Ringing endorsement

Ringprop, the UK engineering company developing safer marine propellers, signed up its first major OEM when Honda Australia agreed to distribute its product.

Honda becomes the first big supplier to the boat industry to stock Ringprop’s device, which encases the open blades of a conventional propeller in an integrated ring.

Ringprop said it is also in negotiations with another large manufacturer and is poised to launch its propeller into the giant US leisure boat market in July.

Hampshire-based Ringprop was set up in 2002 to commercialise technology developed in Australia in the late 1990s.

A research team led by British marine engineer Dr Martin Renilson designed the propeller in a bid to reduce the death and injury toll on humans and marine life from the slashing action of open blades, which deliver up to 160 strikes per second on anything they come into contact with.

Previous efforts to improve safety, which included surrounding the propeller in a wire cage or fitting a separate steel ring, had a disastrous effect on hydrodynamic performance. Ringprop claims that its propeller will bruise rather than lacerate swimmers or sea creatures, giving a better chance of survival, but they will deliver better hydrodynamic characteristics than conventional systems.

The precision-engineered ring acts as a hydrofoil, concentrating the flow of water on to the blades and controlling vortices in a way that reduces both turbulence and noise.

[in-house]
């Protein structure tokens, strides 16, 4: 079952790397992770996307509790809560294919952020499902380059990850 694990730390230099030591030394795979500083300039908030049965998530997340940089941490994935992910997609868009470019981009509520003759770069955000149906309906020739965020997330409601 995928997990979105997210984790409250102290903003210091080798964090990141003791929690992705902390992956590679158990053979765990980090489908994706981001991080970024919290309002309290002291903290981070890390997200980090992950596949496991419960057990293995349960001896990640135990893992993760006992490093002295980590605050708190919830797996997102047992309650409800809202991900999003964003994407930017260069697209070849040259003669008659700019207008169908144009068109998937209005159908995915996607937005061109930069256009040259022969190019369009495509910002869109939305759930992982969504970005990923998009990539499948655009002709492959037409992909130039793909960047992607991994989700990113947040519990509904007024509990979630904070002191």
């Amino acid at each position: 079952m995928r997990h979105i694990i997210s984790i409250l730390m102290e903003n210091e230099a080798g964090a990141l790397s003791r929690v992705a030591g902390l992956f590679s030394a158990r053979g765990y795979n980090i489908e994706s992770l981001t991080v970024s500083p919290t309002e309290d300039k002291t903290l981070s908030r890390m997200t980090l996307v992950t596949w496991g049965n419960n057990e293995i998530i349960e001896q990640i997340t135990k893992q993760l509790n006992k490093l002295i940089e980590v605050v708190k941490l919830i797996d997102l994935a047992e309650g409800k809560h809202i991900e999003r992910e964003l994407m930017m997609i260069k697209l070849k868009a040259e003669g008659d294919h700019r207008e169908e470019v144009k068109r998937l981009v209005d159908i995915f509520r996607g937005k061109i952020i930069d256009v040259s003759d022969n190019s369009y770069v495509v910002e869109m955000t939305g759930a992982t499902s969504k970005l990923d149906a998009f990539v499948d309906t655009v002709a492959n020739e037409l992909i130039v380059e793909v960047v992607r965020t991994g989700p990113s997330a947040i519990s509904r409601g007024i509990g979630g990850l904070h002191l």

Ringprop believes increasing pressure on the American sailing industry to cut injuries from outboard motors will help it gain a foothold in the world’s biggest market. The US Coastguard has called the current level of accidents unacceptable.

Conservationists are also lobbying for action to protect rare sea life from harm by propeller blades. Tests are underway by the Queensland government in Australia’s Great Barrier Reef using Ringprops supplied by the Australian Army, the system’s first user.

Ringprop said its R&D facilities were now up and running. On the manufacturing side, casting specialist JL French has successfully completed a trial run of pressure-moulded die-cast aluminium propellers.

News of Ringprop’s activity around the world came in its half-year financial results, which showed the fledgling company lost £481,000 and has almost £1.5m in the bank.

Ringprop, which floated on the London Stock Exchange in 2002, said it expects to make its first commercial sales in 2004/5.

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